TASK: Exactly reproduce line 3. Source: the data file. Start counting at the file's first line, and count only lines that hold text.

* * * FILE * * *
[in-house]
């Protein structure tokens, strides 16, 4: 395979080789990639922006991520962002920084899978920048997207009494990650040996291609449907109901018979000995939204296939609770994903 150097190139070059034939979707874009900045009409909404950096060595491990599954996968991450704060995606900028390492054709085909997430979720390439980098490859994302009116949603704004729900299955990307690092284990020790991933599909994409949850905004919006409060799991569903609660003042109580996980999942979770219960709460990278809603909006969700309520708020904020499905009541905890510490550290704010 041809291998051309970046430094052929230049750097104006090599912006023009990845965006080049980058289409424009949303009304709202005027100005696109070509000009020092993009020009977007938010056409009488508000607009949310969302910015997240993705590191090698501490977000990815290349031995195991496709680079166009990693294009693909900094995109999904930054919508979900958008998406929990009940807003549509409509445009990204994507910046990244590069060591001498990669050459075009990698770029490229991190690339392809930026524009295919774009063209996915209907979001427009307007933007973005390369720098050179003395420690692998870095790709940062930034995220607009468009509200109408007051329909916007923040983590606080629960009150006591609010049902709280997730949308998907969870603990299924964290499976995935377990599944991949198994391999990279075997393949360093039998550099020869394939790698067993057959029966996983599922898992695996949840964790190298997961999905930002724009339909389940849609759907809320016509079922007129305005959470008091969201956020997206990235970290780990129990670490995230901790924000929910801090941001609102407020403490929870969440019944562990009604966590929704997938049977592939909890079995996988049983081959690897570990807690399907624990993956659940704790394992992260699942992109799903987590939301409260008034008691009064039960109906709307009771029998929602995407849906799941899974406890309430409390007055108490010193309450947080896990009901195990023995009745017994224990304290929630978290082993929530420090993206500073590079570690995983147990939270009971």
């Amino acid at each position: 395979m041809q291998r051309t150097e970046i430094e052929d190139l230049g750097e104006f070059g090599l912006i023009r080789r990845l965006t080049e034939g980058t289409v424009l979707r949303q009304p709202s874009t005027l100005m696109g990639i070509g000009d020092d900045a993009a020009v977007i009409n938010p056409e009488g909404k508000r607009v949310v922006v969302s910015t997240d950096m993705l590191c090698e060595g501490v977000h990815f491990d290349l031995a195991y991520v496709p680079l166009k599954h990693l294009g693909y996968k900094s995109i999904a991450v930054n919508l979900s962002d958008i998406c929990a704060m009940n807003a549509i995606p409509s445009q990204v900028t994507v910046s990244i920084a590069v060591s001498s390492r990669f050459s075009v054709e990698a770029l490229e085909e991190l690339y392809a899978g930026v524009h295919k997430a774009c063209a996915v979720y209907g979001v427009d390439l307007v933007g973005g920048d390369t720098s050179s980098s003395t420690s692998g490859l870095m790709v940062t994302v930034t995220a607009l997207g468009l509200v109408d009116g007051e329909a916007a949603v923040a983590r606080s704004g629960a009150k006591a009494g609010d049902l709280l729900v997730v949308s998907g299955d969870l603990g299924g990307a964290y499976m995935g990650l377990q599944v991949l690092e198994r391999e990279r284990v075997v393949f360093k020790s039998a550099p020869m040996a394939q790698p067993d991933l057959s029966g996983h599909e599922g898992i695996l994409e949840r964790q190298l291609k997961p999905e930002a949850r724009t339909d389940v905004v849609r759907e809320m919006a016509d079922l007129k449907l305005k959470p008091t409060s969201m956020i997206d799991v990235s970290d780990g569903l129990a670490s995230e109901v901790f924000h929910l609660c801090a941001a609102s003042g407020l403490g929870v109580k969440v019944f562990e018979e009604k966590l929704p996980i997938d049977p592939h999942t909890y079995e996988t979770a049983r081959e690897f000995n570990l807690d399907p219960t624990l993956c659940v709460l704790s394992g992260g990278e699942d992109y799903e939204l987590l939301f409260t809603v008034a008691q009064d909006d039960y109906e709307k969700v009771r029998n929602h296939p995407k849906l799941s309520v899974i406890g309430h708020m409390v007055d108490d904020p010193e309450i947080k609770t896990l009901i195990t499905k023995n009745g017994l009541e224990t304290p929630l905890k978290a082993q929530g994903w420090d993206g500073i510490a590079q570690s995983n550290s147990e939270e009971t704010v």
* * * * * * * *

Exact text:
């Amino acid at each position: 395979m041809q291998r051309t150097e970046i430094e052929d190139l230049g750097e104006f070059g090599l912006i023009r080789r990845l965006t080049e034939g980058t289409v424009l979707r949303q009304p709202s874009t005027l100005m696109g990639i070509g000009d020092d900045a993009a020009v977007i009409n938010p056409e009488g909404k508000r607009v949310v922006v969302s910015t997240d950096m993705l590191c090698e060595g501490v977000h990815f491990d290349l031995a195991y991520v496709p680079l166009k599954h990693l294009g693909y996968k900094s995109i999904a991450v930054n919508l979900s962002d958008i998406c929990a704060m009940n807003a549509i995606p409509s445009q990204v900028t994507v910046s990244i920084a590069v060591s001498s390492r990669f050459s075009v054709e990698a770029l490229e085909e991190l690339y392809a899978g930026v524009h295919k997430a774009c063209a996915v979720y209907g979001v427009d390439l307007v933007g973005g920048d390369t720098s050179s980098s003395t420690s692998g490859l870095m790709v940062t994302v930034t995220a607009l997207g468009l509200v109408d009116g007051e329909a916007a949603v923040a983590r606080s704004g629960a009150k006591a009494g609010d049902l709280l729900v997730v949308s998907g299955d969870l603990g299924g990307a964290y499976m995935g990650l377990q599944v991949l690092e198994r391999e990279r284990v075997v393949f360093k020790s039998a550099p020869m040996a394939q790698p067993d991933l057959s029966g996983h599909e599922g898992i695996l994409e949840r964790q190298l291609k997961p999905e930002a949850r724009t339909d389940v905004v849609r759907e809320m919006a016509d079922l007129k449907l305005k959470p008091t409060s969201m956020i997206d799991v990235s970290d780990g569903l129990a670490s995230e109901v901790f924000h929910l609660c801090a941001a609102s003042g407020l403490g929870v109580k969440v019944f562990e018979e009604k966590l929704p996980i997938d049977p592939h999942t909890y079995e996988t979770a049983r081959e690897f000995n570990l807690d399907p219960t624990l993956c659940v709460l704790s394992g992260g990278e699942d992109y799903e939204l987590l939301f409260t809603v008034a008691q009064d909006d039960y109906e709307k969700v009771r029998n929602h296939p995407k849906l799941s309520v899974i406890g309430h708020m409390v007055d108490d904020p010193e309450i947080k609770t896990l009901i195990t499905k023995n009745g017994l009541e224990t304290p929630l905890k978290a082993q929530g994903w420090d993206g500073i510490a590079q570690s995983n550290s147990e939270e009971t704010v």